From these convergence tests, we decide to use the number of collocation points of for larger separations and for closer ones, keeping the number of collocation points for the radial direction.

### 3.2 An unequal-mass binary system composed of significantly different-mass stars

To illustrate that our new code can compute a binary system composed of significantly different-mass stars, we show in Figure 6 a quasi-equilibrium configuration of binary neutron stars with the polytrope whose baryon rest masses are and 0.15, respectively. The compactness of those stars when they have a spherical shape is, respectively, and 0.1452, where is the circumferential radius. Because the maximum baryon rest mass of the polytrope is , the model of is an extremely light neutron star. We compute this model just to demonstrate the ability of our code. In the figure, the star on the left-hand side has and that on the right-hand side does 0.15. The thick solid circles are the location of the neutron star’s surface. The orbital angular velocity, the binding energy, the total angular momentum, the virial error, and the linear momentum of this figure are , , , , and , respectively. The relative difference of the binding energy from that obtained by the third post-Newtonian (3PN) approximation at the same orbital angular velocity is about . Here we define

(59) |

where and denote the binding energy obtained by the numerical computation and that by the 3PN approximation, respectively. The relative difference of the total angular momentum from that obtained by the 3PN approximation at the same orbital angular velocity is , defining similar to Equation (59). The relative error in baryon rest mass of the less massive star is and that of the more massive star is . We do not find any problem to accurately construct a binary system composed of two significantly different-mass neutron stars.

### 3.3 Comparison with the results obtained by the old code

We compare the linear momentum of an unequal-mass binary neutron star along a quasi-equilibrium sequence for a model of piecewise polytrope (PwPoly30-1345) with masses of and in Figure 7. This figure compares the linear momentum of the -component, where we assume that the centers of mass of the neutron stars are located on the -axis (see Figure 6 about the location of each star). This shows that the present results give by more than two orders smaller values than those calculated by the old code through the sequence. This improvement results from the change in the solution method of the center of mass for achieving a convergence. Note that the linear momentum of the - and -directions is zero within the machine precision because of the imposed symmetries.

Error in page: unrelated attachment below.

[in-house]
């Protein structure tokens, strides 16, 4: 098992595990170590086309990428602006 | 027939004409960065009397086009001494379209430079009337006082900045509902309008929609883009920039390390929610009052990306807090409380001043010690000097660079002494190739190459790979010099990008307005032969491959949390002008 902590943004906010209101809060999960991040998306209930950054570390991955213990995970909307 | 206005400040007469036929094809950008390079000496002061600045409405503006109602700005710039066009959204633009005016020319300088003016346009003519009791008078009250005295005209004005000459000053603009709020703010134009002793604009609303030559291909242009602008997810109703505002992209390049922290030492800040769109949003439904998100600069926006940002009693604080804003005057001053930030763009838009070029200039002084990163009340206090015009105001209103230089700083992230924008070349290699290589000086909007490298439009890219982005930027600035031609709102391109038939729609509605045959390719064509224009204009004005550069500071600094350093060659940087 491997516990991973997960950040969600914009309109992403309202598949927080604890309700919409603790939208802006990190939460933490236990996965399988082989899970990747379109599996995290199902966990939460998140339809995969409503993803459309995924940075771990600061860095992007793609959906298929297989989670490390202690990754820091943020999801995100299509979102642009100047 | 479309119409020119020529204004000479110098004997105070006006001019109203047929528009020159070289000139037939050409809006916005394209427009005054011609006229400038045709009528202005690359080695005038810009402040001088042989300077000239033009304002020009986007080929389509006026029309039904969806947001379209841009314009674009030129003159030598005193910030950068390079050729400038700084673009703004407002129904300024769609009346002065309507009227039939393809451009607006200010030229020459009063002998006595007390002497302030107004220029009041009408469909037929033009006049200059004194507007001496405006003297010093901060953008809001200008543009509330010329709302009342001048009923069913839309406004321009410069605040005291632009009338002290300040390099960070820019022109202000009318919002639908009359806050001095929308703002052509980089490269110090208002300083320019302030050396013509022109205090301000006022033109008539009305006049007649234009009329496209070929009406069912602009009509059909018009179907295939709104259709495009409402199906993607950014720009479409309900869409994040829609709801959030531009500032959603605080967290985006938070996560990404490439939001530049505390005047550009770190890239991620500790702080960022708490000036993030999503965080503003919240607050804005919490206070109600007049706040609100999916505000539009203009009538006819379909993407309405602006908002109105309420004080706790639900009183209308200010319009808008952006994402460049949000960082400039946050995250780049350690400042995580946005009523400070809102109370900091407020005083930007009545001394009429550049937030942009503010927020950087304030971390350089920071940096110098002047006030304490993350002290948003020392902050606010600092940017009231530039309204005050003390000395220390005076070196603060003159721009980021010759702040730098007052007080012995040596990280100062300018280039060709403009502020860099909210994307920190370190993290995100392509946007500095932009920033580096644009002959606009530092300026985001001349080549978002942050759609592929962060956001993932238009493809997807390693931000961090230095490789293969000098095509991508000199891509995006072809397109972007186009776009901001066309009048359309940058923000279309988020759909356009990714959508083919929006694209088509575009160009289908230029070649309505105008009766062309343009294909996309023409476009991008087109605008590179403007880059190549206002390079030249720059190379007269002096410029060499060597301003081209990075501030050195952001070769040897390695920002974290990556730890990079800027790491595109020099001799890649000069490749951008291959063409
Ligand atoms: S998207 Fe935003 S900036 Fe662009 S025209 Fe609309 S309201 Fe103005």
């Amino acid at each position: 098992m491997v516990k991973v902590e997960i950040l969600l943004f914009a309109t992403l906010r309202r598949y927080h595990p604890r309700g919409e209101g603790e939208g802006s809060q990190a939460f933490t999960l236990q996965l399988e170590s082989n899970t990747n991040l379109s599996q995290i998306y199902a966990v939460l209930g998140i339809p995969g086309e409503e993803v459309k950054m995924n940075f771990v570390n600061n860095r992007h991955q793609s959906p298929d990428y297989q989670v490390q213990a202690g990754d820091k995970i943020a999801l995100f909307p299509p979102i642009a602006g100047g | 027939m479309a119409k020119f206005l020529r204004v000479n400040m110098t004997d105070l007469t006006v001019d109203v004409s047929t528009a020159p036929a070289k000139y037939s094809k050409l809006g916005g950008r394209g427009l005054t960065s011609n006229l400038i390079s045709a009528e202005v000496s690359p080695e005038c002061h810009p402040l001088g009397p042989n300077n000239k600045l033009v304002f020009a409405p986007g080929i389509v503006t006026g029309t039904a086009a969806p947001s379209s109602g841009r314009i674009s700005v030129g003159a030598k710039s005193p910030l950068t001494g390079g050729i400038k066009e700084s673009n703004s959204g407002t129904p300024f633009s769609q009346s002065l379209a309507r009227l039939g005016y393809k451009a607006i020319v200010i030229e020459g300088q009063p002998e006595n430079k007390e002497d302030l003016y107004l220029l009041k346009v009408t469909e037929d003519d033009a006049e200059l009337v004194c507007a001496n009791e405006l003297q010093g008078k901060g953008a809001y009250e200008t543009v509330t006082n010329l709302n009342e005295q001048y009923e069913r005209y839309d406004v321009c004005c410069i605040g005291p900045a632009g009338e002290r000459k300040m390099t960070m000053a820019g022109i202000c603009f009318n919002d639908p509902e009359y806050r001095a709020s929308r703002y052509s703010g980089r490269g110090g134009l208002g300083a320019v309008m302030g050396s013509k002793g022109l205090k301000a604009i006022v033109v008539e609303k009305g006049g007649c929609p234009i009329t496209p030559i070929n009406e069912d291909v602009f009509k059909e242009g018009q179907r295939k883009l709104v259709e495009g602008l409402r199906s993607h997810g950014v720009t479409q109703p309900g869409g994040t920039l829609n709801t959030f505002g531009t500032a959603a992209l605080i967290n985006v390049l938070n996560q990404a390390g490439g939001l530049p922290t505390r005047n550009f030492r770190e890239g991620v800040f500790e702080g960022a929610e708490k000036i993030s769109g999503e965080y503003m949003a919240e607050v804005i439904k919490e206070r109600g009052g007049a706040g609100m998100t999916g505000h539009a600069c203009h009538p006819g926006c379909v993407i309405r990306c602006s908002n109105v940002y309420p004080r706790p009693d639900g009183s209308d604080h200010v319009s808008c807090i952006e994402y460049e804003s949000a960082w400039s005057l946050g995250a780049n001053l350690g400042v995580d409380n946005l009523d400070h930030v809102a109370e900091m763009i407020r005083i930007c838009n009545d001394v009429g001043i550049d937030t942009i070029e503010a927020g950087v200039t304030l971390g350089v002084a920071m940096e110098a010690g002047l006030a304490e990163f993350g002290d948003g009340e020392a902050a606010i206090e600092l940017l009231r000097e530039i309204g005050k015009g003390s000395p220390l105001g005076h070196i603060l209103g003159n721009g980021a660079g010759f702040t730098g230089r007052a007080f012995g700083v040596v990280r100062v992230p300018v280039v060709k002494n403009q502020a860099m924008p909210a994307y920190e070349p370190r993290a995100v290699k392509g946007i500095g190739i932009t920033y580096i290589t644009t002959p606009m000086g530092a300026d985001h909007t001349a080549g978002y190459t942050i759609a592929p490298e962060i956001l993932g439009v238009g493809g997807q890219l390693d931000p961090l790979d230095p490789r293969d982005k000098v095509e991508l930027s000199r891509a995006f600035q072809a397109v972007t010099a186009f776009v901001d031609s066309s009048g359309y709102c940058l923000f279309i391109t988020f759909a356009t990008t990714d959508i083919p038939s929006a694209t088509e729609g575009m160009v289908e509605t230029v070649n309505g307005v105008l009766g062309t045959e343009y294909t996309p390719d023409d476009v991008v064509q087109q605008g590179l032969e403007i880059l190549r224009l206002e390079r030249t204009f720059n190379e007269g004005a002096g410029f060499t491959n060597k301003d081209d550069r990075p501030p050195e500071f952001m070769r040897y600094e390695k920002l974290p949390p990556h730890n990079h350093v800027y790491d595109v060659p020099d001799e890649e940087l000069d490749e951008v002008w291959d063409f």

We also compare the relative difference of the binding energy from that obtained by the 3PN approximation in Figure 8. The definition of the relative difference is shown in Equation (59). The (black) solid curve with the filled circles denotes the results calculated by the new code, and the (red) dashed curve with the open squares is those computed by the old code. The error bar is drawn for an estimated error size derived from the virial error. It is found from Figure 8 that the results by the new code have a factor of 2–5 smaller error bar than those by the old code except for very close separations (). Additionally, when we used the old code, we could not compute sufficiently converged figures for larger separations (), because the code fails to correctly determine the center of mass during the computational iterations. For smaller mass ratio than the model shown in Figure 8, , the old code also fails to achieve the convergence, because the code crushes at earlier steps of computational iteration.

We conclude that our new code gives results as accurate as those obtained by the old code. In addition, it can compute models with smaller mass ratios that the old code cannot.

## 4 Numerical Results

Quasi-equilibrium sequences for 18 EOSs are computed, choosing three total masses, , , and , and three mass ratios for each total mass. The computation is performed with the collocation points of for larger separations and for closer ones. The number of domains which cover the computational region around each star is six for larger separations and five for closer ones. The results are summarized in Appendix B.

### 4.1 Contours of baryon rest-mass density

Figures 9–12 show contours of baryon rest-mass density for 4 EOSs in the equatorial plane. Masses of the stars on the left- and right-hand sides are and , respectively. All the figures are drawn for the closest separation that we can choose. The - and -axes are measured by the coordinate length in km units. Figure 9 is for the tabulated EOS of APR and Figure 10 is for that of GNH3. The former EOS gives relatively compact stars, while the latter one produces rather less compact stars. Figures 11 and 12 are selected among the EOSs of piecewise polytrope, PwPoly30-1345 and PwPoly24-1345. Both of the piecewise polytropes produce stars of a similar size for a given mass, , but the former model, PwPoly30-1345, has a stiff EOS for the core () while the latter one, PwPoly24-1345, has a soft EOS (). This difference in is reflected strongly in the structure of more massive star for which the central density is high and the effect of is appreciated. By contrast, a striking difference is not seen for the less massive star.